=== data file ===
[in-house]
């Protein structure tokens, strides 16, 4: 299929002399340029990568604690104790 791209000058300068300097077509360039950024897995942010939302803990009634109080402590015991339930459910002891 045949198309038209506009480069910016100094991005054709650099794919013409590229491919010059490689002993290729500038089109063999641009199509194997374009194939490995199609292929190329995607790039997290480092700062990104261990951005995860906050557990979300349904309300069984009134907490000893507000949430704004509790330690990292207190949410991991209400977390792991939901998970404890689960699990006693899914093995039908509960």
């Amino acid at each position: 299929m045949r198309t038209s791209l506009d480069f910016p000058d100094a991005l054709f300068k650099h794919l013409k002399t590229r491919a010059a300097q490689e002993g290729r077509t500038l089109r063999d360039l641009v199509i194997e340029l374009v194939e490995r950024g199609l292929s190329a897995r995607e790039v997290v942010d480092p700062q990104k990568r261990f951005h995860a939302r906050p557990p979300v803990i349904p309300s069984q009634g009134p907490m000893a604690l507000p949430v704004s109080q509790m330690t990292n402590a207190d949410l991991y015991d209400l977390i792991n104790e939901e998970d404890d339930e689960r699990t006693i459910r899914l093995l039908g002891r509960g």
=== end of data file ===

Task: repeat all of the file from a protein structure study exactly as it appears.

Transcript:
[in-house]
């Protein structure tokens, strides 16, 4: 299929002399340029990568604690104790 791209000058300068300097077509360039950024897995942010939302803990009634109080402590015991339930459910002891 045949198309038209506009480069910016100094991005054709650099794919013409590229491919010059490689002993290729500038089109063999641009199509194997374009194939490995199609292929190329995607790039997290480092700062990104261990951005995860906050557990979300349904309300069984009134907490000893507000949430704004509790330690990292207190949410991991209400977390792991939901998970404890689960699990006693899914093995039908509960």
């Amino acid at each position: 299929m045949r198309t038209s791209l506009d480069f910016p000058d100094a991005l054709f300068k650099h794919l013409k002399t590229r491919a010059a300097q490689e002993g290729r077509t500038l089109r063999d360039l641009v199509i194997e340029l374009v194939e490995r950024g199609l292929s190329a897995r995607e790039v997290v942010d480092p700062q990104k990568r261990f951005h995860a939302r906050p557990p979300v803990i349904p309300s069984q009634g009134p907490m000893a604690l507000p949430v704004s109080q509790m330690t990292n402590a207190d949410l991991y015991d209400l977390i792991n104790e939901e998970d404890d339930e689960r699990t006693i459910r899914l093995l039908g002891r509960g």